Company Slams Tender Process For New Rangoon Business District

By Tin Htet Paing 10 December 2015

RANGOON — With construction of a new business district in Rangoon’s north slated to begin next year, an unsuccessful bidder has slammed the tender process for the project that has been in the works since 2013.

PATTKO Global Development Company claimed that the tender selection committee, assembled by the commercial capital’s municipal body, lacked experts and called for the process to be reviewed.

Tin Hlaing, managing director of PATTKO, told media at a press conference in Rangoon on Wednesday that the tender selection committee did not include any engineering or architectural experts and had therefore failed to competently assess competing bids.

“For such a project which is very important for the country, they selected a developer company without any experts from related fields,” Tin Hlaing said.

PATTKO was among five companies shortlisted to operate the project, known as the Mindhama Secondary Central Business District (CBD). The over 36 acre project, located in Rangoon’s Mayangone Township, is slated to include hotels, convention centers, galleries, theatres, cinema halls, shopping malls and high-rise buildings, including office space.

According to the Yangon City Development Committee (YCDC) which oversaw the tender, the new CBD would relieve congestion in the city’s bustling downtown area. The project’s location formerly hosted the Mindhama plant nursery that has been forced to relocate.

YCDC announced the tender in state-owned newspapers in September 2013, stipulating that foreign companies and joint ventures could apply. First Myanmar Construction, a subsidiary of Myanmar V-Pile Group of Companies, was announced as the successful developer in August 2014.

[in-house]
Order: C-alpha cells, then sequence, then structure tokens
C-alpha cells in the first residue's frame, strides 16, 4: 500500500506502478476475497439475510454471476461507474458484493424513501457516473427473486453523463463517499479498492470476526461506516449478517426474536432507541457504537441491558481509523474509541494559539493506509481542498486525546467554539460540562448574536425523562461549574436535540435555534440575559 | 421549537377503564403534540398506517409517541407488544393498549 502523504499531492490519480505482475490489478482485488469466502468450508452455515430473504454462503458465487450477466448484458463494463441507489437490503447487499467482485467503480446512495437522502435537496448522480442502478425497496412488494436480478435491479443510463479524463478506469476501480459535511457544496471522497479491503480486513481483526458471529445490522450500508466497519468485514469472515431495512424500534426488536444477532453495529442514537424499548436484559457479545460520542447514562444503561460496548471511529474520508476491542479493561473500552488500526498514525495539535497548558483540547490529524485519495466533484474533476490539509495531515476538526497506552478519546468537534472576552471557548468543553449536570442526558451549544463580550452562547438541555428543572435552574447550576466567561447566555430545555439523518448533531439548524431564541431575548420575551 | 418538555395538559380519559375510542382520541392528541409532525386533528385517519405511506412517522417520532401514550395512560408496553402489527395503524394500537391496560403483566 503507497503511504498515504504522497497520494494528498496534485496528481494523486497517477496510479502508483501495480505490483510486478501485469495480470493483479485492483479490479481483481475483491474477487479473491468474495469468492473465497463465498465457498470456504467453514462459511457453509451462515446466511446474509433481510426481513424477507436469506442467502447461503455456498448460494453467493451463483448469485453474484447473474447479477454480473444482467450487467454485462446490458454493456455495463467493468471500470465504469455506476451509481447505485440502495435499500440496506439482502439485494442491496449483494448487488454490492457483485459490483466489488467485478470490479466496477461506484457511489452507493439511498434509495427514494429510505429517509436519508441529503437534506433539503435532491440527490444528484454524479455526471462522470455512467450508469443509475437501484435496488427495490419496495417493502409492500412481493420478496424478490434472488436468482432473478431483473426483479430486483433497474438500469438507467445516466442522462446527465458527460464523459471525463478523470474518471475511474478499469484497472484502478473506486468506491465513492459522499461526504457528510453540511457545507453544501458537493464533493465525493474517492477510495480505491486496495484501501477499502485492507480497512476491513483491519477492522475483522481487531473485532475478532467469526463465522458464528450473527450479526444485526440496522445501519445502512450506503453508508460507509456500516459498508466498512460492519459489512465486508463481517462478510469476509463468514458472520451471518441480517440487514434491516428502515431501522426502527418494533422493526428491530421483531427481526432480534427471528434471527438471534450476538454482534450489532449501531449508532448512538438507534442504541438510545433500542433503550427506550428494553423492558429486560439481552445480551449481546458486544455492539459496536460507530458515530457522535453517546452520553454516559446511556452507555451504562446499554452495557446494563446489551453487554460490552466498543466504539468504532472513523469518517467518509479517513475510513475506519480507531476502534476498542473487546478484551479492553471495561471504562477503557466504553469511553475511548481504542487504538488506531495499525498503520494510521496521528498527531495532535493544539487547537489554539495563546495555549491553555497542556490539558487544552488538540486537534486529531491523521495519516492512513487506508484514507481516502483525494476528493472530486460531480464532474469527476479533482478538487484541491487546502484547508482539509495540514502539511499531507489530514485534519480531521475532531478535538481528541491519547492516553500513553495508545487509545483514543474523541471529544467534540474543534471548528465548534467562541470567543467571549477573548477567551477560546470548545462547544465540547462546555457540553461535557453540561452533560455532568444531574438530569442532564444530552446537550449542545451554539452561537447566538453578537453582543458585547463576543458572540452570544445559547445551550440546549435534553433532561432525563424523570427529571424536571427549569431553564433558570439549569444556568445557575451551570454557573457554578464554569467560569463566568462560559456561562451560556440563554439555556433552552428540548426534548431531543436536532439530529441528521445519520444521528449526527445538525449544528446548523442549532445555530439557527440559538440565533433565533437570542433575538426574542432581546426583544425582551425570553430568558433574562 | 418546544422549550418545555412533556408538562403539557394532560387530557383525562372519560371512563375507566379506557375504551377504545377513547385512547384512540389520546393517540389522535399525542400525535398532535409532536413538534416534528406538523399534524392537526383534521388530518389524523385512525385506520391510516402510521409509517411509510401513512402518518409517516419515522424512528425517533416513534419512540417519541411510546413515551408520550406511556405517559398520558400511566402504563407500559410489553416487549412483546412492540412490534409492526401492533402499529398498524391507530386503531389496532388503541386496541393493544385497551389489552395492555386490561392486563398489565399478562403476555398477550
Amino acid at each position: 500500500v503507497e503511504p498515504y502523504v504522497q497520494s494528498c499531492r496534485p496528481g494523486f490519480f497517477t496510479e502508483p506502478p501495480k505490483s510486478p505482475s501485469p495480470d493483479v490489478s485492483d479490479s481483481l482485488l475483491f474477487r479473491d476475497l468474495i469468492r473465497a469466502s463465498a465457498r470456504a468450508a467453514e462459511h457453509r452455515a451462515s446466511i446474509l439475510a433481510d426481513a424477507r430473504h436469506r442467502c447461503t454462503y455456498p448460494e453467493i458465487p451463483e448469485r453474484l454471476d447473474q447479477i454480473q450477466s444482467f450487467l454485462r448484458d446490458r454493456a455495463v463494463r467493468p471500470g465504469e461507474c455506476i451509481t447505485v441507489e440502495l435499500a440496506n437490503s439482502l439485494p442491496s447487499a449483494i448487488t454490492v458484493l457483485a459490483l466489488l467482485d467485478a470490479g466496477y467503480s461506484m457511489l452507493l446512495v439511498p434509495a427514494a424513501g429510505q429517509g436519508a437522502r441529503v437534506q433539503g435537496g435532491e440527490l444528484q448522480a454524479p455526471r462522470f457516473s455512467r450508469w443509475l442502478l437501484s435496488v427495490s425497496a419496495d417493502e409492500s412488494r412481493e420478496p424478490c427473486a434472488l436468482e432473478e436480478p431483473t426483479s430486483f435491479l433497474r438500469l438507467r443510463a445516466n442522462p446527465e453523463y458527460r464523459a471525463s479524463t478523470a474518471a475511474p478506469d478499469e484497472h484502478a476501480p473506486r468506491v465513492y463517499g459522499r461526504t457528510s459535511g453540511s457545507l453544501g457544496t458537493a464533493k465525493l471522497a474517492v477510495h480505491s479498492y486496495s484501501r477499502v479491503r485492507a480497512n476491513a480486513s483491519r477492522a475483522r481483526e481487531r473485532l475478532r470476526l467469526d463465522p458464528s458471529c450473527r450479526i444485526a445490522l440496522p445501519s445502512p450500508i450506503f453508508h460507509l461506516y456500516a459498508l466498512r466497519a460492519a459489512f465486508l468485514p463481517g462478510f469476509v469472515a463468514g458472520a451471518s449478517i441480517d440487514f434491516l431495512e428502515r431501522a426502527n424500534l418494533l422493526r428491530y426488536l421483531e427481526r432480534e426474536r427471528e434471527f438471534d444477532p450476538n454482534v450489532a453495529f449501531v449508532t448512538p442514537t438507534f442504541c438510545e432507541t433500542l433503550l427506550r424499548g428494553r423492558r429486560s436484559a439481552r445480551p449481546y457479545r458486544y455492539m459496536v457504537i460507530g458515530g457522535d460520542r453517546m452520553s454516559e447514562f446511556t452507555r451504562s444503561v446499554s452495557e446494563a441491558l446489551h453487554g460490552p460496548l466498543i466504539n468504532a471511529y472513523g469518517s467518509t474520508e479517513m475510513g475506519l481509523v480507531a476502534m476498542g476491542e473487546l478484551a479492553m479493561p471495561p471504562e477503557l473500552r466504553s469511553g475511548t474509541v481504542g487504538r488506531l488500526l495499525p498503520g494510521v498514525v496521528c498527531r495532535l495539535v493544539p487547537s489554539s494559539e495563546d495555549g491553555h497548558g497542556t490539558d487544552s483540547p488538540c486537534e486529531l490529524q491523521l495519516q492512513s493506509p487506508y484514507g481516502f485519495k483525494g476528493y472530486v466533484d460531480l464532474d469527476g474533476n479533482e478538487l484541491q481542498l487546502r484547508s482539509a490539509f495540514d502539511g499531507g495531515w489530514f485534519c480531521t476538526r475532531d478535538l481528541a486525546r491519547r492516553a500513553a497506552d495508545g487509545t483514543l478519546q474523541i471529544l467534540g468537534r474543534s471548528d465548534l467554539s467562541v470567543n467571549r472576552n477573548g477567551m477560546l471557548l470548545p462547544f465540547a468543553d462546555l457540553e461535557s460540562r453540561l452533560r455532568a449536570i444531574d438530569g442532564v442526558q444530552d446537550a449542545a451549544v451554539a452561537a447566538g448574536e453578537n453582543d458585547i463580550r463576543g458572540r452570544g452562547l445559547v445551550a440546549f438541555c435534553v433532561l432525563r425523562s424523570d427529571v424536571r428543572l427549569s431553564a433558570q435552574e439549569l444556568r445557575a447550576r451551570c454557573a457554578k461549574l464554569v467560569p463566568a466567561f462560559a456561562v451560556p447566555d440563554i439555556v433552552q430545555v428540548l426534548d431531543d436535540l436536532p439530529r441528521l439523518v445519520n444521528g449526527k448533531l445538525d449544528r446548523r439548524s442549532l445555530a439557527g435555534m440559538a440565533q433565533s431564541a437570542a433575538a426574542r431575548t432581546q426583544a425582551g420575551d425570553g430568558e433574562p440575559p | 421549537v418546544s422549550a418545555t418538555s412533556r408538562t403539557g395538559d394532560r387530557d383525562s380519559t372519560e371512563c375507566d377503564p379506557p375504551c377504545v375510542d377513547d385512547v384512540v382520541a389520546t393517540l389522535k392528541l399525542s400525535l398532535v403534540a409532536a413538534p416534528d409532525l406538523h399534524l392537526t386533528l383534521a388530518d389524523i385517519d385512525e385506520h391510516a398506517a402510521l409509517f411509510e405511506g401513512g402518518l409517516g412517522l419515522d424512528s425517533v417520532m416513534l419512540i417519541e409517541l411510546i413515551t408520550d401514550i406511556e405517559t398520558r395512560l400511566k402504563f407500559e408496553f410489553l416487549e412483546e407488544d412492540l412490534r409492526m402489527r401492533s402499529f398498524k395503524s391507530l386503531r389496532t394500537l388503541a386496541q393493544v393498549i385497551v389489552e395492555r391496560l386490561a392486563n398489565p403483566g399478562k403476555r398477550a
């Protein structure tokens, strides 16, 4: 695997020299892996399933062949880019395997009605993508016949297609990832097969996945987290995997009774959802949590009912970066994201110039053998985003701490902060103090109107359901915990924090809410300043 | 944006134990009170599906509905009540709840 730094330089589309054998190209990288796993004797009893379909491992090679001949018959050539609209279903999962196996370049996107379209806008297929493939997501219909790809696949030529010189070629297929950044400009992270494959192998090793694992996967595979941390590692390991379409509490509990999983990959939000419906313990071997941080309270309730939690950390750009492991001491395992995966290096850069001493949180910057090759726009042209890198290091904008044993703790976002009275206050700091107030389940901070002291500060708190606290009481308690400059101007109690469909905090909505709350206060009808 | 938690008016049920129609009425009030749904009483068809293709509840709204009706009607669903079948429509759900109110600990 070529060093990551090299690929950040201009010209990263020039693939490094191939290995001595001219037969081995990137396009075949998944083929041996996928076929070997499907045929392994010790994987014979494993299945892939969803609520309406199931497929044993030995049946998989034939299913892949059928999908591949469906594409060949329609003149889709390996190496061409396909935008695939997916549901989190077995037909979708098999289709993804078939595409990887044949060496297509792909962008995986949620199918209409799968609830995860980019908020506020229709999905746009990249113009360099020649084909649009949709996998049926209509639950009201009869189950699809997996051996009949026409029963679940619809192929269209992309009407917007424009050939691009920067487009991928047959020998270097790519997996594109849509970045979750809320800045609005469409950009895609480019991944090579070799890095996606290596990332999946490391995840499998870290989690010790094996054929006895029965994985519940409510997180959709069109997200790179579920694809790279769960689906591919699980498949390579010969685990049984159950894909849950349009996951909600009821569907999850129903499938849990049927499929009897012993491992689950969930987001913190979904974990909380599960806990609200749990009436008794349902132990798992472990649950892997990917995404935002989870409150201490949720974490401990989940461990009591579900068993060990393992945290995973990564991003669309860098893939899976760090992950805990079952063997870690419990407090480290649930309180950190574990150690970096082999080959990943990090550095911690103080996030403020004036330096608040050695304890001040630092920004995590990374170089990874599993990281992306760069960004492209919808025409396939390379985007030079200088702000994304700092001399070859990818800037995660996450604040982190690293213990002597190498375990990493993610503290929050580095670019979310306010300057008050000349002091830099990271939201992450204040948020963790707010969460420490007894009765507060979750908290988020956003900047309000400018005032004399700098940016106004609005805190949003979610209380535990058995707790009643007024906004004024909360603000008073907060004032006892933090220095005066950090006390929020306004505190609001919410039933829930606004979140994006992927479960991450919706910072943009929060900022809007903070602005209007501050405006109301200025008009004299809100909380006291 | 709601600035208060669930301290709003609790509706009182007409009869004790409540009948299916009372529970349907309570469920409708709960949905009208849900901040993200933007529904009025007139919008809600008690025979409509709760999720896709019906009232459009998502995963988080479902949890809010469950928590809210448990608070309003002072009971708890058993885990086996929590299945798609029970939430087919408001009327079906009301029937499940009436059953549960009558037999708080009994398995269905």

According to Tin Hlaing, the locally-owned winning firm does not fulfill the tender’s criteria and the committee’s reasoning for the selection was deficient.

PATTKO said it had delayed raising the issue as it did not want to create tension before last month’s general election.

The company had attempted to convince lawmakers in the Rangoon Division parliament to reconsider the process shortly after the winning bid was announced, Tin Hlaing said, but had not heard back.

Speaking to The Irrawaddy on Thursday, Nay Win, deputy head of the YCDC’s Engineering Department (Buildings), said the tender selection committee had not included experts from either the Association of Myanmar Architects (AMA) or the Myanmar Engineering Council as it was tendered by the YCDC, not the Rangoon Divisional government.

However, Sun Oo, president of the AMA, told The Irrawaddy that the municipal body had previously involved the AMA in selection processes but it was not consulted for the new CBD.

“If experts could participate in selection and advisory processes for such projects they could suggest the best option for the country and the public, in line with international standards,” he said.

“If not, it’s the public who is going to suffer at the end of the day if there are any weak points in the project.”

Tin Hlaing called on the YCDC to review the process.

“As it’s an international tender, we want the YCDC to reconsider the tender process according to international standards, which means to reorganize the selection committee together with experts who want real benefits for the country and the public,” he said.

According to a report in the Myanmar Times last month, First Myanmar Construction is awaiting final approval from the Myanmar Investment Commission before work can begin in 2016.

Last year, local authorities faced a tide of criticism after the Rangoon Division government announced it had awarded a massive city expansion project to little known company Myanmar Say Ta Nar Myothit. The company, which has since had its contract revoked, had close ties with Rangoon Division chief minister Myint Swe.